Block shooting is usually the best way to shoot any film: grouping together what scenes by location or actors. Meaning if you have a list of scenes at “The Diner” you probably want to schedule those together, availability permitting, to save time from bouncing from location to location. Also, you may want to consider what is happening in the scene, meaning if something blows up in “the diner,” you probably don’t want to film that before filming a normal day scene inside there.
Schedule the week with production design practicality: if you have many exterior locations or locations with natural light, location manager will want to schedule the daylight shoots towards the beginning of the week, and the evening or night shots towards the end of the week in order to have the most daylight available. Note: it may be better to shoot the night scenes first in some cases, just mind your daylight and crew hours. You do not want to wrap at 1 am and have a call time at 6 am the next day. For one the film crew will be tired, and secondly, unions like SAG will charge you for “Forced Call” penalties, meal penalties increasing your spending exponentially.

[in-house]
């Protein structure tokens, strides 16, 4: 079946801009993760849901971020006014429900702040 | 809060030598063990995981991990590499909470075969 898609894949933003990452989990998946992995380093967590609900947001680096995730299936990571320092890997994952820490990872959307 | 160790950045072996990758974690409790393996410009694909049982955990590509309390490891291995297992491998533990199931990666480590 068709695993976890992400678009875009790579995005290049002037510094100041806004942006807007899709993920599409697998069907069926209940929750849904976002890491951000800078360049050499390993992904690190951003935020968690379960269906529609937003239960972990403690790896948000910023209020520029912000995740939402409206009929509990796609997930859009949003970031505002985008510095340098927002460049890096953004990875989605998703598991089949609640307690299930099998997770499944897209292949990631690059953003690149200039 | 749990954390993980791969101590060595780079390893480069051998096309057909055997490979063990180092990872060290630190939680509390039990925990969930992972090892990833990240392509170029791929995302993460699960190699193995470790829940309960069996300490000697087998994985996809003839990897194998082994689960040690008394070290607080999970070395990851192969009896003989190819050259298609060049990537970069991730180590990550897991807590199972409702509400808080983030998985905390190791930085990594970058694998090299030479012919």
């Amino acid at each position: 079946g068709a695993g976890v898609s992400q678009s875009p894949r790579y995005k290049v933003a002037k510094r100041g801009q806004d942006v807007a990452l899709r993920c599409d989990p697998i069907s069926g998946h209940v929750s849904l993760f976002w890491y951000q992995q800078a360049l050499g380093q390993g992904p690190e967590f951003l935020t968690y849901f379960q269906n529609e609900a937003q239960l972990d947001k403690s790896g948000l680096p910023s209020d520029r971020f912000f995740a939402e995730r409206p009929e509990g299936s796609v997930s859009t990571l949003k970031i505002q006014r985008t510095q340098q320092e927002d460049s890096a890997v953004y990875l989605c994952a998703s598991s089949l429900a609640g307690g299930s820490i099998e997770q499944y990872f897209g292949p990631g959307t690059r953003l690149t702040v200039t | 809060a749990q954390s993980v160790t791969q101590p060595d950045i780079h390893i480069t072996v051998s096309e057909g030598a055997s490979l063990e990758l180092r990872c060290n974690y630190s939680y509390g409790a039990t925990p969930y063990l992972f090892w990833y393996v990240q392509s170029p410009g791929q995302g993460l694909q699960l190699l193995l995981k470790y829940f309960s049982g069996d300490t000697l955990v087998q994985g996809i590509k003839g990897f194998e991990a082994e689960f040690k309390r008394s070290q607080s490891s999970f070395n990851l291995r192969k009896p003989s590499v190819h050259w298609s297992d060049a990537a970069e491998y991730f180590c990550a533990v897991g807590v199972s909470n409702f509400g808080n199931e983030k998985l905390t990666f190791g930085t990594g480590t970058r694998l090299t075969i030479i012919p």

Step Three: Production Sizing
Based on your work to this point: pages per day shot, the amount of locations, and budget constraints; you will want to make a production crew member, cast, and background actor list.